Key points: -
HMRC outlines ways it will support businesses and when it will intervene;
Changes to the off-payroll working rules are set to come in on 6 April 2021;
Businesses should use the check employment status tax tool which determines a worker’s employment status for tax and NICs purposes.
HMRC has released a set of IR35 'compliance principles' to outline ways it will support businesses and when it will intervene.
IR35 is HMRC's attempt to determine whether a non-payroll worker is a contractor or essentially a disguised employee.
The off-payroll working rules have been in place since 2000, and are designed to ensure that an individual who works like an employee, but through their limited company, such as a personal service company ("PSC"), pays broadly the same income tax and national insurance contributions as other employees.
However, the changes to the off-payroll working rules, which are set to to come in on 6 April 2021, mean that the responsibility for determining whether the rules apply will shift from the individual's PSC to the client organisation engaging them.
HMRC first transferred this responsibility in 2017 to the public sector. This principle is to be extended to the private sector from April this year, and will apply to all medium and large-sized private and voluntary sector organisations and public sector organisations.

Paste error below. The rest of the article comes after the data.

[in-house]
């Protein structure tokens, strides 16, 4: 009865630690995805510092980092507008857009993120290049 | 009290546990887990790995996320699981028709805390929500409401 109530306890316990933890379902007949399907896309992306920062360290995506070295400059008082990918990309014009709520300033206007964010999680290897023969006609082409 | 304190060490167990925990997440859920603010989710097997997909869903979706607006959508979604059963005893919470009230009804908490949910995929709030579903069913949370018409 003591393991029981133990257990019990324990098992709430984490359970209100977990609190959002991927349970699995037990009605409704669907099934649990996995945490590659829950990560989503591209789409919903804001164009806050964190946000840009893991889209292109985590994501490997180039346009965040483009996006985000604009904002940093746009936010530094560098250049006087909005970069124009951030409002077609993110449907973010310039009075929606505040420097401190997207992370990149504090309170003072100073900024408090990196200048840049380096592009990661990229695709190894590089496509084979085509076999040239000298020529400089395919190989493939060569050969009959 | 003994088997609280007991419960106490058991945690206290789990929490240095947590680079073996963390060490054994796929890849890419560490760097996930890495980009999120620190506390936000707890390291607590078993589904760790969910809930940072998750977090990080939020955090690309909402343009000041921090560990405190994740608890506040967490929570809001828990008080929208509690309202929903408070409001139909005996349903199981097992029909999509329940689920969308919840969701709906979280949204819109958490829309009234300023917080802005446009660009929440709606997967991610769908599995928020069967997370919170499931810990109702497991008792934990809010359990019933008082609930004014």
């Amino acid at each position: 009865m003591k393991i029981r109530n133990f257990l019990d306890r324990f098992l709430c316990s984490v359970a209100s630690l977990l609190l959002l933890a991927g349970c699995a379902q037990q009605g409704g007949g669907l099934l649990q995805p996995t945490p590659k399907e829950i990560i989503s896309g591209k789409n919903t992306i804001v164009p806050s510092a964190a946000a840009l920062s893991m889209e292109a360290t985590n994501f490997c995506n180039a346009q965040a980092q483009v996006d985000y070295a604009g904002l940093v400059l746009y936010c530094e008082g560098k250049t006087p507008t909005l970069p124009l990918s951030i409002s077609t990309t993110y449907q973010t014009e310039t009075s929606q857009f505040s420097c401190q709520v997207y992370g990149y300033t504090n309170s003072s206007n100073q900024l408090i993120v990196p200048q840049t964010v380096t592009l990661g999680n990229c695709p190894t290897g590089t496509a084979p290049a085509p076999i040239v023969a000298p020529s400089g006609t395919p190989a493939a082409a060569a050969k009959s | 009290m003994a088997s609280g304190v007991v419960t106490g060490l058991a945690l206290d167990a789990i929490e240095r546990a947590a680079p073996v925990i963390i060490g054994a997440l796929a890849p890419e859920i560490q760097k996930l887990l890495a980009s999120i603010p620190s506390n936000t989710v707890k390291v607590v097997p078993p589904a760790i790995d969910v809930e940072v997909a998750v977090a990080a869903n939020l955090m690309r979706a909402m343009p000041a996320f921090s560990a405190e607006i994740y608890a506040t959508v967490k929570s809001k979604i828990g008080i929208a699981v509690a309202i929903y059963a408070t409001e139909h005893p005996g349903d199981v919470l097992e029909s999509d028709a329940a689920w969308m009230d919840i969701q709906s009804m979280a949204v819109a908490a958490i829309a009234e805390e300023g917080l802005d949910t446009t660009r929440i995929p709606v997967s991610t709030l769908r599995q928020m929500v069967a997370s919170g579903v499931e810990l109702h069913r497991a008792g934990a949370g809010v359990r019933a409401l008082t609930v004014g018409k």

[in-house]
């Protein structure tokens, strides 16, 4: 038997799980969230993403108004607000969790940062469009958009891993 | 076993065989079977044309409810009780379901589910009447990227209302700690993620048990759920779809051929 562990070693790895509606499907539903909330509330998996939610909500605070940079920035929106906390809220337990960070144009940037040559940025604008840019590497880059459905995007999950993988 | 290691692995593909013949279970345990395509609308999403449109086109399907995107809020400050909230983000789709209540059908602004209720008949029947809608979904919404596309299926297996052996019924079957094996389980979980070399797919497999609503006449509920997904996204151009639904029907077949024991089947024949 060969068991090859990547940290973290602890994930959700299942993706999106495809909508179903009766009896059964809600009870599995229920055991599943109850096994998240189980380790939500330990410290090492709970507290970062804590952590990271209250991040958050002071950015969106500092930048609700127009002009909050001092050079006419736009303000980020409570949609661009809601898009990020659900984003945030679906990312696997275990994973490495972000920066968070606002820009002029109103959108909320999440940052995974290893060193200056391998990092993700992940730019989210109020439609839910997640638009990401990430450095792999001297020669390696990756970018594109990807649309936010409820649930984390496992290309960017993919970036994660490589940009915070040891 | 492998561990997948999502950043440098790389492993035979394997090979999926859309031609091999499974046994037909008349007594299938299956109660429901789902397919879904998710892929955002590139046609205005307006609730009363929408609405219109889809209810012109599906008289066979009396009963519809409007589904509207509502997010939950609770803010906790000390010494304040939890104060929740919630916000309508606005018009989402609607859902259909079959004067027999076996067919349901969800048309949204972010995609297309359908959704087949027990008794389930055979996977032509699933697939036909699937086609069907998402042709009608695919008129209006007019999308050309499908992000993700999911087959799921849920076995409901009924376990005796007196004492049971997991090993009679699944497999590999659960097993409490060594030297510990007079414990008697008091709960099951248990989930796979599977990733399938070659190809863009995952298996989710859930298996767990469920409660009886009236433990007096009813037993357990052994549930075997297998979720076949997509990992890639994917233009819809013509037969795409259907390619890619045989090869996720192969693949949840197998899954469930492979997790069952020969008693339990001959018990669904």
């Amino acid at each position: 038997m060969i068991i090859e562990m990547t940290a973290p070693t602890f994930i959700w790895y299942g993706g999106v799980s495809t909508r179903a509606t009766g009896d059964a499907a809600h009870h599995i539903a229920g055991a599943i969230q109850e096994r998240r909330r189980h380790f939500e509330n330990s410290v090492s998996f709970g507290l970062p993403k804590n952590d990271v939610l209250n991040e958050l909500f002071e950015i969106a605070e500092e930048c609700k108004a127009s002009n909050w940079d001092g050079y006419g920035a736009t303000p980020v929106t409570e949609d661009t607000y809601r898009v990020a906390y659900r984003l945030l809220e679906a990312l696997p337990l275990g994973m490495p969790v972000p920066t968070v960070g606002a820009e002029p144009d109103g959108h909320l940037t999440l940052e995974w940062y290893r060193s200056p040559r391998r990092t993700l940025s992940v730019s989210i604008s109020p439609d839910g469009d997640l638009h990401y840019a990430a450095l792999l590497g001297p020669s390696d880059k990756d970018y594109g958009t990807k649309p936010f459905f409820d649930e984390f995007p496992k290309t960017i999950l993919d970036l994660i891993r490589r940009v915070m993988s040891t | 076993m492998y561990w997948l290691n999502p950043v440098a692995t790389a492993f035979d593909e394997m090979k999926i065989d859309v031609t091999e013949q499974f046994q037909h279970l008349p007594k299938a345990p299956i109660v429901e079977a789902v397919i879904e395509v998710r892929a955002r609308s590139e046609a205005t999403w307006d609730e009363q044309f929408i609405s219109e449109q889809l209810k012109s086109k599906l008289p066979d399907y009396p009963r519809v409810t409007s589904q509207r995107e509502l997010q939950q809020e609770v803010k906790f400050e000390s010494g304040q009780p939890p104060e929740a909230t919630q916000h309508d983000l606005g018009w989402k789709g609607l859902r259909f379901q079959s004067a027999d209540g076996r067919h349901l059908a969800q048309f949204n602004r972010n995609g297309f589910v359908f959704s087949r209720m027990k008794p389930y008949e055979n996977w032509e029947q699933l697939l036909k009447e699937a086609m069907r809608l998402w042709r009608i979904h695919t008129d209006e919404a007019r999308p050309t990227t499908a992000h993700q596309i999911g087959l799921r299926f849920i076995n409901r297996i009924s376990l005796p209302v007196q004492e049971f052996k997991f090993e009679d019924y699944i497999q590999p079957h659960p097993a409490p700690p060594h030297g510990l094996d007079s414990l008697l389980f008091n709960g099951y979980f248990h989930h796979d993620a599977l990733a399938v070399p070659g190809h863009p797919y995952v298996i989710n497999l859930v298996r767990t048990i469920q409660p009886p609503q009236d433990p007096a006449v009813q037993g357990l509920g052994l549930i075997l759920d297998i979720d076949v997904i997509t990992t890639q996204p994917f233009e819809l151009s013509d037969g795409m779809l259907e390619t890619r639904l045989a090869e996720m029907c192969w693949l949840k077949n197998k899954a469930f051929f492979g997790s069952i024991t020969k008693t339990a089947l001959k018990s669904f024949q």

In February 2020, HMRC published a statement about its compliance principles to the changes coming in and stated it will take a "light touch" approach to penalties.
In the HMRC briefing issued this week, HMRC has said this commitment has not changed.
Customers will not have to pay penalties for inaccuracies in the first 12 months relating to the off-payroll working rules, regardless of when inaccuracies are identified, unless there is evidence of deliberate non-compliance.
HMRC said that businesses should use the check employment status for tax tool which helps determine a worker's employment status for tax and national insurance purposes. and the tax office will stand by the result produced by the tool, provided the information inputted is accurate.
"We know mistakes happen. A mistake for the purposes of the off-payroll working rules may mean that you have not met some or all of your responsibilities, or have paid more less tax and NIC's is due," the HMRC briefing said.
"Mistakes can include payments being made to contractors without the correct deductions being made or making inaccurate employment status determinations"
"We will not charge a penalty if you took reasonable care to apply the off-payroll working rules correctly but still made a mistake, including making mistakes in status determinations"